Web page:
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Vacation in Potters Bar

Besides great sights, an interesting history and many exciting destinations, Potters Bar has a lot more to offer. Here you will find many helpful tips to enjoy your vacation in Potters Bar.

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Sights in Potters Bar

Potters Bar is a town in the district of Hertsmere, Hertfordshire, England. It is located 13 miles north northwest of Charing Cross in Greater London and has a population of 21,882. The town is near the M25 and M1 motorways and has direct suburban rail links into London.

The name Potters Bar is first recorded in 1546 as Pottarbery and means ‘the inn or pottery by the hill or barrow’. In the early 17th century it was recorded as Potterne Barre.

The High Street is the main shopping street and has a variety of shops and businesses. There is a weekly market on Thursdays. The town also has a leisure centre, library and a number of parks.

Notable buildings in the town include All Saints’ Church, which dates from the 15th century, and the Grade II listed Potters Bar station.

The town is home to a number of schools including Potters Bar Park Street Primary School, Potters Bar Methodist Primary School, Chantry High School and Mount Grace School.

Potters Bar has a number of tourist attractions including the Hatfield House, a country house set in over 1,000 acres of parkland, and the Knebworth House, a stately home with gardens, grounds and a Zoo.

History of Potters Bar

The town of Potters Bar is located in southern Hertfordshire in England. The town is situated in the London commuter belt, 20 miles north northwest of Charing Cross in London and has good transport links to the capital. The first record of the town’s name was in a charter of 1165 when it was known as Pottesherst. It is thought that the name derived from its pottery industry which was based on the loamy soil in the area.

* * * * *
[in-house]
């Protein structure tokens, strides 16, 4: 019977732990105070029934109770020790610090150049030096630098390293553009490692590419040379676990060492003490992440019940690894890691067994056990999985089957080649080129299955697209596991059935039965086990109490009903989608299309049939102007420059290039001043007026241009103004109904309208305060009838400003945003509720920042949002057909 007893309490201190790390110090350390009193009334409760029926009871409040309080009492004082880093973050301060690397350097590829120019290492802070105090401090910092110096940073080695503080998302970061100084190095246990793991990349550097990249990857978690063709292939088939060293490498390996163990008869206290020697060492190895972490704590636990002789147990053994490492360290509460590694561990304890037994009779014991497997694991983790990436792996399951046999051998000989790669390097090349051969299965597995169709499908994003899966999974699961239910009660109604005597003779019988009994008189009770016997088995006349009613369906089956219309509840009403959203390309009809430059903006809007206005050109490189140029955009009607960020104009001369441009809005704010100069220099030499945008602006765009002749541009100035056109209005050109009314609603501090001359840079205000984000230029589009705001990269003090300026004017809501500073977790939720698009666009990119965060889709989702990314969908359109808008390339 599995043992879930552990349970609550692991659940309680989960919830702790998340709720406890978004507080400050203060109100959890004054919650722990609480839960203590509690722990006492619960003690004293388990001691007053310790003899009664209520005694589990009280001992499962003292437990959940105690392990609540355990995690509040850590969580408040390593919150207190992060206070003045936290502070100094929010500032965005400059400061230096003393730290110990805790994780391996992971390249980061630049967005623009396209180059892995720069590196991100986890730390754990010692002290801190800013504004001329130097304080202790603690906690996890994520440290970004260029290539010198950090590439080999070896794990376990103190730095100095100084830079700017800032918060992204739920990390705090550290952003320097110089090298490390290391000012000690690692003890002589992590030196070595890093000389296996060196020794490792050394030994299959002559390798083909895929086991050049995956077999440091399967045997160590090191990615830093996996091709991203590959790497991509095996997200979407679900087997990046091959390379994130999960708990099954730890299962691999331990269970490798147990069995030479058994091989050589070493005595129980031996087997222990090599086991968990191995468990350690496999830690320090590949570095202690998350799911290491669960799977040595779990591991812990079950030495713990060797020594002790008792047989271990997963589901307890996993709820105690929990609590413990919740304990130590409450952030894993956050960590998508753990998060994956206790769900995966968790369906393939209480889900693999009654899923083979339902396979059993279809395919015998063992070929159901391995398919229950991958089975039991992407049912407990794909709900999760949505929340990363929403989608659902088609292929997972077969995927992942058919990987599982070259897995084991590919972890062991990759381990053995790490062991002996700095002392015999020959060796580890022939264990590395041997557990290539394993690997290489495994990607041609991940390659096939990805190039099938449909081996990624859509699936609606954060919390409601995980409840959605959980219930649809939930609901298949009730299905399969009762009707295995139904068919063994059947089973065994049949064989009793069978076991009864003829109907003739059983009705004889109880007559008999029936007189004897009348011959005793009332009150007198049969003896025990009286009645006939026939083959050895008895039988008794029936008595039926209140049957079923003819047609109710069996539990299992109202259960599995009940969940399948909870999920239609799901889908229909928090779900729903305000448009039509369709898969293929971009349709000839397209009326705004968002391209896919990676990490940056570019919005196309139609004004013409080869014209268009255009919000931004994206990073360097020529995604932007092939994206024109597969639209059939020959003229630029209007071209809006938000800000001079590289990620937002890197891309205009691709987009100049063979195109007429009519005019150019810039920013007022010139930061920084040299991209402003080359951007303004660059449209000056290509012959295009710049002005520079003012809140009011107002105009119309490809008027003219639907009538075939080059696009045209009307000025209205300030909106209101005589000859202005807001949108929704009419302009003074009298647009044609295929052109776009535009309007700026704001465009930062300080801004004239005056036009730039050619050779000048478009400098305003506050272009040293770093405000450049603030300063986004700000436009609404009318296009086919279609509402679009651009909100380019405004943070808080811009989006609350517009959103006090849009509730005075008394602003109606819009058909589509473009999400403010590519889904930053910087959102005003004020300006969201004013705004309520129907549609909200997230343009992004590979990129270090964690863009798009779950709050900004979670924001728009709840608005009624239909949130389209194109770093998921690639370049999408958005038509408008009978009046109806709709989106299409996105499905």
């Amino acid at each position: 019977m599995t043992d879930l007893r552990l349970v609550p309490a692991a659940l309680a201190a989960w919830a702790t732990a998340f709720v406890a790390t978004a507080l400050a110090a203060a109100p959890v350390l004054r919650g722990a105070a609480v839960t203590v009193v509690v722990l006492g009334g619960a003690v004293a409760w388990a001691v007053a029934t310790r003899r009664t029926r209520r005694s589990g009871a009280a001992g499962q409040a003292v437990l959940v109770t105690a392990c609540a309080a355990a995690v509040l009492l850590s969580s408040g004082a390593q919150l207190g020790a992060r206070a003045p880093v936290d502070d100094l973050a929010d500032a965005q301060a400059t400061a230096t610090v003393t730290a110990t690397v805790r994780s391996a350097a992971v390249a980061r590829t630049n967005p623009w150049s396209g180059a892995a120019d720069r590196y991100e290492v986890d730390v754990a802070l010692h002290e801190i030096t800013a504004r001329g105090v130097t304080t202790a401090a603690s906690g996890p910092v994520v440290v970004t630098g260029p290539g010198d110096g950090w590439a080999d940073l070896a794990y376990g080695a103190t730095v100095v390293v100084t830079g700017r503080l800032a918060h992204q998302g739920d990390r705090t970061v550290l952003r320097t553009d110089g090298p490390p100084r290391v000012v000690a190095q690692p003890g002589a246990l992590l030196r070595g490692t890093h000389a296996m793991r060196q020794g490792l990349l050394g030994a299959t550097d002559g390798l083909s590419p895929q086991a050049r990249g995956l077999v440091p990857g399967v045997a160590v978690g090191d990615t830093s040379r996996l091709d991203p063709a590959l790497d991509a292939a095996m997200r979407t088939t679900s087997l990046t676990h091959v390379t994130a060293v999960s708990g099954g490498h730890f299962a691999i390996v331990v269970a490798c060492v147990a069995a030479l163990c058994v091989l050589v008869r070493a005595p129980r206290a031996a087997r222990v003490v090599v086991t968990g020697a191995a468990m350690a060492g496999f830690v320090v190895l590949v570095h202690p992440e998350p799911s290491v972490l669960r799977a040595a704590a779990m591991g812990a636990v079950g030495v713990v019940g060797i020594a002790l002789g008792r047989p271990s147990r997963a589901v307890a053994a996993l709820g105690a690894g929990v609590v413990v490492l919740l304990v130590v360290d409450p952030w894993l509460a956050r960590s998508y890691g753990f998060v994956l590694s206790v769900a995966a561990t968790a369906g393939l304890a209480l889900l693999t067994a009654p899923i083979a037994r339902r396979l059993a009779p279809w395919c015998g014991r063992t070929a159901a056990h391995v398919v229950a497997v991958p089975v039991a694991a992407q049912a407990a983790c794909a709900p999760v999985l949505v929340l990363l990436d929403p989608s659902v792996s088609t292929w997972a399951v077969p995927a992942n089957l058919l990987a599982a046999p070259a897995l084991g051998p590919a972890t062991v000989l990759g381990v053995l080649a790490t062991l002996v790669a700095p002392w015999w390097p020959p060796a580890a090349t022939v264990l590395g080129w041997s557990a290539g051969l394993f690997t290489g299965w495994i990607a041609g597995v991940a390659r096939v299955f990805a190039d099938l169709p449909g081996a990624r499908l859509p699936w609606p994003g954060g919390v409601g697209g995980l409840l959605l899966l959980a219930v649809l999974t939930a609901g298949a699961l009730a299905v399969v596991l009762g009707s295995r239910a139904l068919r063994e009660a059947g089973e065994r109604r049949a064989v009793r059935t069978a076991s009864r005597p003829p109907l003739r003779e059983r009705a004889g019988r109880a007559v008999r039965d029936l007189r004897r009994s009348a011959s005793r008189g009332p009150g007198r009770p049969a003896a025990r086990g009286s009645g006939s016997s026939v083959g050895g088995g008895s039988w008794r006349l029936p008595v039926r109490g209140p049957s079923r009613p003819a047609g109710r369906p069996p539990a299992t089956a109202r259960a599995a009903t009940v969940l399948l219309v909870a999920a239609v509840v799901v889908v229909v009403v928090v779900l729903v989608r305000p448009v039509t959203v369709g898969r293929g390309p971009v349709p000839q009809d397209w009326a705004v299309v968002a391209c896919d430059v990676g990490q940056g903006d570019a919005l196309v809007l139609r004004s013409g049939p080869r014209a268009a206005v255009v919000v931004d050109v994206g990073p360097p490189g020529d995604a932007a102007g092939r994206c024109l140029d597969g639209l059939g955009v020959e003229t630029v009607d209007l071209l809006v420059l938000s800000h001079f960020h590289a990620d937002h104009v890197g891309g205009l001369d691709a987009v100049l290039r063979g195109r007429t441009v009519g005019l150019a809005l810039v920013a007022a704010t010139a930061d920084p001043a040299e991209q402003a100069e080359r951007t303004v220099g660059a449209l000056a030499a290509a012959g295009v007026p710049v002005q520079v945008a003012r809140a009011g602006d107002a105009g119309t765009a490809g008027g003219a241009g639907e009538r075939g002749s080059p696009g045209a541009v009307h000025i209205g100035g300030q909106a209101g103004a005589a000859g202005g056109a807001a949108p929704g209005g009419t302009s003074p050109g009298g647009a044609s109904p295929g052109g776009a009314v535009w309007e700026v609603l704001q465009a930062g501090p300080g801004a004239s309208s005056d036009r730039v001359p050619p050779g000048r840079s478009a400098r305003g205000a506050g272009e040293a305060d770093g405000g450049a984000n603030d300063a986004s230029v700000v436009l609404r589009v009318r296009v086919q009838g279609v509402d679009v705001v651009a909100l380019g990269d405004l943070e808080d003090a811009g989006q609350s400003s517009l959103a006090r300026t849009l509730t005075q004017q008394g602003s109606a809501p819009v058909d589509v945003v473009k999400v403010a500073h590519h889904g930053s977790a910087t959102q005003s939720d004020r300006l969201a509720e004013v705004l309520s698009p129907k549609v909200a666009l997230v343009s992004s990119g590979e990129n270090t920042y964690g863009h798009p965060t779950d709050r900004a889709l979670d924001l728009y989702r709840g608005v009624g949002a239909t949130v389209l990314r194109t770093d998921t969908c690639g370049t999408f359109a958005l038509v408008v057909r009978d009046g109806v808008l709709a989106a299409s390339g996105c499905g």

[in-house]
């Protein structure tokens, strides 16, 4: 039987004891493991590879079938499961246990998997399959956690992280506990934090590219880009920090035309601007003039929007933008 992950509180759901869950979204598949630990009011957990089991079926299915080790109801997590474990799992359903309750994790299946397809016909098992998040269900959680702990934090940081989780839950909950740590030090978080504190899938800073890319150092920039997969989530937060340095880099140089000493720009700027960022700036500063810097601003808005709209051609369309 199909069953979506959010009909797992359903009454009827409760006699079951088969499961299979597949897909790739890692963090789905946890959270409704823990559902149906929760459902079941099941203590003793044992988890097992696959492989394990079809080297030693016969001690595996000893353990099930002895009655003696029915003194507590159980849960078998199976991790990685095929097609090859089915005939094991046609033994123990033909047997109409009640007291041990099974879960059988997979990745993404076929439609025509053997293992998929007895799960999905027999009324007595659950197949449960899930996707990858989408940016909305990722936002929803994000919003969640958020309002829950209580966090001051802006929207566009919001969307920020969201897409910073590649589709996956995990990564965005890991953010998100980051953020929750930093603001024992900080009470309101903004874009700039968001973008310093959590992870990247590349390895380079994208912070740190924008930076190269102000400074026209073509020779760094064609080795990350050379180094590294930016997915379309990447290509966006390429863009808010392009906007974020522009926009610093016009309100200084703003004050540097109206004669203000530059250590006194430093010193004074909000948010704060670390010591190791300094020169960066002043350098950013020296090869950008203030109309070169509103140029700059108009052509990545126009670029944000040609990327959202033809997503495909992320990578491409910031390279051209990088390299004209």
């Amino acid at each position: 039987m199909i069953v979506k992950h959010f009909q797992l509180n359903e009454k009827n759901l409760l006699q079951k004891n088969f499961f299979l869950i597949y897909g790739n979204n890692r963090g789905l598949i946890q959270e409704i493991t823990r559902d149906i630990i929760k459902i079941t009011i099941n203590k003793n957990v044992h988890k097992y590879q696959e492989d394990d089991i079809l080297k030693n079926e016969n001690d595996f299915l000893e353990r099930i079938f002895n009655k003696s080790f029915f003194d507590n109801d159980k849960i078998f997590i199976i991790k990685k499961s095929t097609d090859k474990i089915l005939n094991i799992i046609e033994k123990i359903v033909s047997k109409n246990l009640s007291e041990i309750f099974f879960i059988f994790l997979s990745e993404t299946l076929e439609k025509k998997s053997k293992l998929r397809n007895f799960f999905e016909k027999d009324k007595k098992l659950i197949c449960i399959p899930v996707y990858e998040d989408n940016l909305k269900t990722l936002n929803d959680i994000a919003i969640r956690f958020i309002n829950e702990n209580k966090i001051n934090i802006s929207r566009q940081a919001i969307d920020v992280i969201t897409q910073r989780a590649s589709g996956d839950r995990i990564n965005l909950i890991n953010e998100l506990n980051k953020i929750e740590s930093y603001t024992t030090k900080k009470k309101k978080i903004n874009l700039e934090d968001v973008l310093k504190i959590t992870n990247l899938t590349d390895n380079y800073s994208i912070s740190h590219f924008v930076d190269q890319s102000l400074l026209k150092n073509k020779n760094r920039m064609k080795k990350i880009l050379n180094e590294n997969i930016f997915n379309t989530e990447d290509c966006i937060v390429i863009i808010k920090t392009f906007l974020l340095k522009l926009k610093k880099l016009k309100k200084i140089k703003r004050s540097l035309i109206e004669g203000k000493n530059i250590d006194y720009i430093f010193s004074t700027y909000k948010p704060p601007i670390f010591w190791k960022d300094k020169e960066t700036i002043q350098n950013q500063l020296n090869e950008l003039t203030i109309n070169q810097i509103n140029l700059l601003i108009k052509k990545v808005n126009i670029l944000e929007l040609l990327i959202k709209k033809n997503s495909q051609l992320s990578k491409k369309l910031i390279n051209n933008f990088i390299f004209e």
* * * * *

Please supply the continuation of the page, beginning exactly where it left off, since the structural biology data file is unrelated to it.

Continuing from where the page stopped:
The town grew up around the Great North Road, which was turnpiked in the 18th century. Potters Bar was in the county of Middlesex until it was transferred to Hertfordshire in 1965. Due to its growth in the 19th and 20th centuries, the town now extends into the neighbouring counties of Essex, Buckinghamshire and Hertfordshire.

The town has a number of historic buildings and features, including the Grade II listed Clock Tower, which was built in 1858, and the 14th century Church of St Peter and St Paul. The High Street is lined with Georgian and Victorian buildings, many of which are now listed.

Potters Bar is twinned with Hazebrouck in France and Warendorf in Germany.

Vacation in Potters Bar

Potters Bar is a town located in the southernmost part of the county of Hertfordshire, England. Lying just outside the Greater London Urban Area, Potters Bar is sometimes considered a commuter town for London. The town has a population of around 21,000 people.

The town is served by two railway stations, Potters Bar railway station and Cockfosters railway station, both of which are on the Northern line of the London Underground. Passengers can reach central London in less than half an hour from Potters Bar railway station. The town is also located close to the M25 motorway, which provides good road links to London and other parts of the country.

Potters Bar has a selection of shops, restaurants and bars, as well as a number of schools and parks. There are also a number of leisure facilities in the town, including a swimming pool, a gym and a golf course.

For those looking for a more active holiday, there are a number of walking and cycling routes in the area, and the town is also wellconnected to a network of cycle routes that crisscross Hertfordshire. There are also a number of horseriding schools in the area, making Potters Bar a great base for a rural getaway.

So whether you’re looking for a peaceful countryside break or a lively base from which to explore London and beyond, Potters Bar is definitely worth a visit.

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